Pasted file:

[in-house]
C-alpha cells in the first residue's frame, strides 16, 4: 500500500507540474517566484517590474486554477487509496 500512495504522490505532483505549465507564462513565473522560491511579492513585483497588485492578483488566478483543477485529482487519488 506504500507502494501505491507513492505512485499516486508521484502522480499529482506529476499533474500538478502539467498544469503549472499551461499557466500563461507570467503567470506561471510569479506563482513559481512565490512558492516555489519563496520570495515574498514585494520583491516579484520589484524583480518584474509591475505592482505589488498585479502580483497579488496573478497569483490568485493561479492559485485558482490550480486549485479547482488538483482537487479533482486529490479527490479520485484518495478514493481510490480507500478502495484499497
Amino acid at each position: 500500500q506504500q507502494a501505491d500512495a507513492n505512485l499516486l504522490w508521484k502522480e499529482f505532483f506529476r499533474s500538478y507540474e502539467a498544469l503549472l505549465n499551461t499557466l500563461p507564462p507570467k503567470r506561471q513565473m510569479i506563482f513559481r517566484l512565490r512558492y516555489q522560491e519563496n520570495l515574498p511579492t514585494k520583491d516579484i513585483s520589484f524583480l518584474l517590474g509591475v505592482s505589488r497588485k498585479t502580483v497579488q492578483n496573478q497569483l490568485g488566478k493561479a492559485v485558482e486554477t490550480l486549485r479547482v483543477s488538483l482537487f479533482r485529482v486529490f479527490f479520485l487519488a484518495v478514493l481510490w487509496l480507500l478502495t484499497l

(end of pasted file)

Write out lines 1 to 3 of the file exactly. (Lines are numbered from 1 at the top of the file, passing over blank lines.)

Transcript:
[in-house]
C-alpha cells in the first residue's frame, strides 16, 4: 500500500507540474517566484517590474486554477487509496 500512495504522490505532483505549465507564462513565473522560491511579492513585483497588485492578483488566478483543477485529482487519488 506504500507502494501505491507513492505512485499516486508521484502522480499529482506529476499533474500538478502539467498544469503549472499551461499557466500563461507570467503567470506561471510569479506563482513559481512565490512558492516555489519563496520570495515574498514585494520583491516579484520589484524583480518584474509591475505592482505589488498585479502580483497579488496573478497569483490568485493561479492559485485558482490550480486549485479547482488538483482537487479533482486529490479527490479520485484518495478514493481510490480507500478502495484499497
Amino acid at each position: 500500500q506504500q507502494a501505491d500512495a507513492n505512485l499516486l504522490w508521484k502522480e499529482f505532483f506529476r499533474s500538478y507540474e502539467a498544469l503549472l505549465n499551461t499557466l500563461p507564462p507570467k503567470r506561471q513565473m510569479i506563482f513559481r517566484l512565490r512558492y516555489q522560491e519563496n520570495l515574498p511579492t514585494k520583491d516579484i513585483s520589484f524583480l518584474l517590474g509591475v505592482s505589488r497588485k498585479t502580483v497579488q492578483n496573478q497569483l490568485g488566478k493561479a492559485v485558482e486554477t490550480l486549485r479547482v483543477s488538483l482537487f479533482r485529482v486529490f479527490f479520485l487519488a484518495v478514493l481510490w487509496l480507500l478502495t484499497l